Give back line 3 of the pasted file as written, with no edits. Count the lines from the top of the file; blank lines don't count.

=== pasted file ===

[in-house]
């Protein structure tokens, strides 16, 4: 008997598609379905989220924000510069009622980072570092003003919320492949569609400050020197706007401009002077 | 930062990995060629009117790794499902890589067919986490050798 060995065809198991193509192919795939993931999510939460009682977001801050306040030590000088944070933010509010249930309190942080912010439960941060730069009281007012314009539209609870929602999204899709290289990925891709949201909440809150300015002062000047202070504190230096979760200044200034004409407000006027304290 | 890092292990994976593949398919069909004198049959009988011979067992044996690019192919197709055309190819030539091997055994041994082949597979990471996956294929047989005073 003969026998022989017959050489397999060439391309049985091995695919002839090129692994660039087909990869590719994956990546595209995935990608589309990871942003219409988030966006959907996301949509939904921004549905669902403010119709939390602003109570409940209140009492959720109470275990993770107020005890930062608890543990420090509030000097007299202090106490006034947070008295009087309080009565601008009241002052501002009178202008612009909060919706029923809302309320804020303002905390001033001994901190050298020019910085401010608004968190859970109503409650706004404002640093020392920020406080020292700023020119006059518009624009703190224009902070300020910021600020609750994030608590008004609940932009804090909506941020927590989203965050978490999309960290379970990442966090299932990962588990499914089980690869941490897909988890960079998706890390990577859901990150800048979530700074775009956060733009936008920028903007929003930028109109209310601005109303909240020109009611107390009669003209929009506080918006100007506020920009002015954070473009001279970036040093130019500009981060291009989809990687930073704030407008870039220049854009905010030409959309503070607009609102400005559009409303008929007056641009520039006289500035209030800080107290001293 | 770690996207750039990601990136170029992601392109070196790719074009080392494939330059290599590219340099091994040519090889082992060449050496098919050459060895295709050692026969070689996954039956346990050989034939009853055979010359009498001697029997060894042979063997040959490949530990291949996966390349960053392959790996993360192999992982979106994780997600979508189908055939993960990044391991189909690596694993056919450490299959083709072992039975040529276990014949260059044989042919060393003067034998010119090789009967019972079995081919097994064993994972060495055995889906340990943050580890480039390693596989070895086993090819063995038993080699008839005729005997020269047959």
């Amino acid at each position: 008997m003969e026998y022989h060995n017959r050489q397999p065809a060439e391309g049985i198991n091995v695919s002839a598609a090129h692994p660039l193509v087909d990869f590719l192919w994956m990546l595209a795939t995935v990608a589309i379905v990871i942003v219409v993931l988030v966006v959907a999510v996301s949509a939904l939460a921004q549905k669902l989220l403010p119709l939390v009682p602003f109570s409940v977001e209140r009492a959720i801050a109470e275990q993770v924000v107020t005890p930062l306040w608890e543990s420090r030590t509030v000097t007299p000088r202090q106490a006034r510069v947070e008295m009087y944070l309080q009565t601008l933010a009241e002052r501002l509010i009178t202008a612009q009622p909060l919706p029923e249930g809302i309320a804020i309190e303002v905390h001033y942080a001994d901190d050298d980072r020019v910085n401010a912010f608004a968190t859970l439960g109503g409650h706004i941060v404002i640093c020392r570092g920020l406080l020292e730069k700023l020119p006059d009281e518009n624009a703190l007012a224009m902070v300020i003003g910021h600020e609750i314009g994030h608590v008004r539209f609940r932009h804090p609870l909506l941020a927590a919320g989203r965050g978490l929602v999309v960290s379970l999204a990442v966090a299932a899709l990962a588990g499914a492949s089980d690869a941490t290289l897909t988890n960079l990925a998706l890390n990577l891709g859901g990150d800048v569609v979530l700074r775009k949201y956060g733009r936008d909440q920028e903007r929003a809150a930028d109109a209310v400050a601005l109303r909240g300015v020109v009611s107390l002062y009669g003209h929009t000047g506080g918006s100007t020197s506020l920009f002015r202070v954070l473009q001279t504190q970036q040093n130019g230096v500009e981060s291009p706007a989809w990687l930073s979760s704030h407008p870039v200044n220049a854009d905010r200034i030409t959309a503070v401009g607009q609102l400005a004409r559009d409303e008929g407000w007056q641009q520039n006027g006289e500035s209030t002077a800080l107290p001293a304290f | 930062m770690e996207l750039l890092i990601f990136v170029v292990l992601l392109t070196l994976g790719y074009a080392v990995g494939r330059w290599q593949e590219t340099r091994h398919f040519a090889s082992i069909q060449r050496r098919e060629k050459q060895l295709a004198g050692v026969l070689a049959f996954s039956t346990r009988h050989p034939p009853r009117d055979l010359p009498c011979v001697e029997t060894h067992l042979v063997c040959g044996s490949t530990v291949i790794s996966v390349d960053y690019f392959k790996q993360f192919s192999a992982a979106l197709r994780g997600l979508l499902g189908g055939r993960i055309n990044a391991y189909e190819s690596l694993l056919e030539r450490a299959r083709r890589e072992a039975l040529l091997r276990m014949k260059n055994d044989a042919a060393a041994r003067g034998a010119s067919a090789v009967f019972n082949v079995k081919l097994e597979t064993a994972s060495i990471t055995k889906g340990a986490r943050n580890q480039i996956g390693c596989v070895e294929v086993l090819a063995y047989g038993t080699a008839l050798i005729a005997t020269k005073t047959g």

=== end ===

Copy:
């Amino acid at each position: 008997m003969e026998y022989h060995n017959r050489q397999p065809a060439e391309g049985i198991n091995v695919s002839a598609a090129h692994p660039l193509v087909d990869f590719l192919w994956m990546l595209a795939t995935v990608a589309i379905v990871i942003v219409v993931l988030v966006v959907a999510v996301s949509a939904l939460a921004q549905k669902l989220l403010p119709l939390v009682p602003f109570s409940v977001e209140r009492a959720i801050a109470e275990q993770v924000v107020t005890p930062l306040w608890e543990s420090r030590t509030v000097t007299p000088r202090q106490a006034r510069v947070e008295m009087y944070l309080q009565t601008l933010a009241e002052r501002l509010i009178t202008a612009q009622p909060l919706p029923e249930g809302i309320a804020i309190e303002v905390h001033y942080a001994d901190d050298d980072r020019v910085n401010a912010f608004a968190t859970l439960g109503g409650h706004i941060v404002i640093c020392r570092g920020l406080l020292e730069k700023l020119p006059d009281e518009n624009a703190l007012a224009m902070v300020i003003g910021h600020e609750i314009g994030h608590v008004r539209f609940r932009h804090p609870l909506l941020a927590a919320g989203r965050g978490l929602v999309v960290s379970l999204a990442v966090a299932a899709l990962a588990g499914a492949s089980d690869a941490t290289l897909t988890n960079l990925a998706l890390n990577l891709g859901g990150d800048v569609v979530l700074r775009k949201y956060g733009r936008d909440q920028e903007r929003a809150a930028d109109a209310v400050a601005l109303r909240g300015v020109v009611s107390l002062y009669g003209h929009t000047g506080g918006s100007t020197s506020l920009f002015r202070v954070l473009q001279t504190q970036q040093n130019g230096v500009e981060s291009p706007a989809w990687l930073s979760s704030h407008p870039v200044n220049a854009d905010r200034i030409t959309a503070v401009g607009q609102l400005a004409r559009d409303e008929g407000w007056q641009q520039n006027g006289e500035s209030t002077a800080l107290p001293a304290f | 930062m770690e996207l750039l890092i990601f990136v170029v292990l992601l392109t070196l994976g790719y074009a080392v990995g494939r330059w290599q593949e590219t340099r091994h398919f040519a090889s082992i069909q060449r050496r098919e060629k050459q060895l295709a004198g050692v026969l070689a049959f996954s039956t346990r009988h050989p034939p009853r009117d055979l010359p009498c011979v001697e029997t060894h067992l042979v063997c040959g044996s490949t530990v291949i790794s996966v390349d960053y690019f392959k790996q993360f192919s192999a992982a979106l197709r994780g997600l979508l499902g189908g055939r993960i055309n990044a391991y189909e190819s690596l694993l056919e030539r450490a299959r083709r890589e072992a039975l040529l091997r276990m014949k260059n055994d044989a042919a060393a041994r003067g034998a010119s067919a090789v009967f019972n082949v079995k081919l097994e597979t064993a994972s060495i990471t055995k889906g340990a986490r943050n580890q480039i996956g390693c596989v070895e294929v086993l090819a063995y047989g038993t080699a008839l050798i005729a005997t020269k005073t047959g």